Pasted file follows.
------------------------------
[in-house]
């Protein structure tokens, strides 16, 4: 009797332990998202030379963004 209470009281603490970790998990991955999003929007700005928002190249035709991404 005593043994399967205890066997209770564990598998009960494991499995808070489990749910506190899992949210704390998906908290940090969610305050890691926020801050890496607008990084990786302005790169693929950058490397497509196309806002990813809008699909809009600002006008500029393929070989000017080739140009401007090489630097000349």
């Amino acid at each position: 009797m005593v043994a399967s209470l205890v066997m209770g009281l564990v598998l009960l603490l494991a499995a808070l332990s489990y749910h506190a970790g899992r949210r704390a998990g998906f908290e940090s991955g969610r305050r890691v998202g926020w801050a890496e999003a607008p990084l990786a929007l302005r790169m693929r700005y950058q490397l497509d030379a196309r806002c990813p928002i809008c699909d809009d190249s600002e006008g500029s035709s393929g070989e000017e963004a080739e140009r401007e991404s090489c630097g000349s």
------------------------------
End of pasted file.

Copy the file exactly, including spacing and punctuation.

[in-house]
């Protein structure tokens, strides 16, 4: 009797332990998202030379963004 209470009281603490970790998990991955999003929007700005928002190249035709991404 005593043994399967205890066997209770564990598998009960494991499995808070489990749910506190899992949210704390998906908290940090969610305050890691926020801050890496607008990084990786302005790169693929950058490397497509196309806002990813809008699909809009600002006008500029393929070989000017080739140009401007090489630097000349």
């Amino acid at each position: 009797m005593v043994a399967s209470l205890v066997m209770g009281l564990v598998l009960l603490l494991a499995a808070l332990s489990y749910h506190a970790g899992r949210r704390a998990g998906f908290e940090s991955g969610r305050r890691v998202g926020w801050a890496e999003a607008p990084l990786a929007l302005r790169m693929r700005y950058q490397l497509d030379a196309r806002c990813p928002i809008c699909d809009d190249s600002e006008g500029s035709s393929g070989e000017e963004a080739e140009r401007e991404s090489c630097g000349s």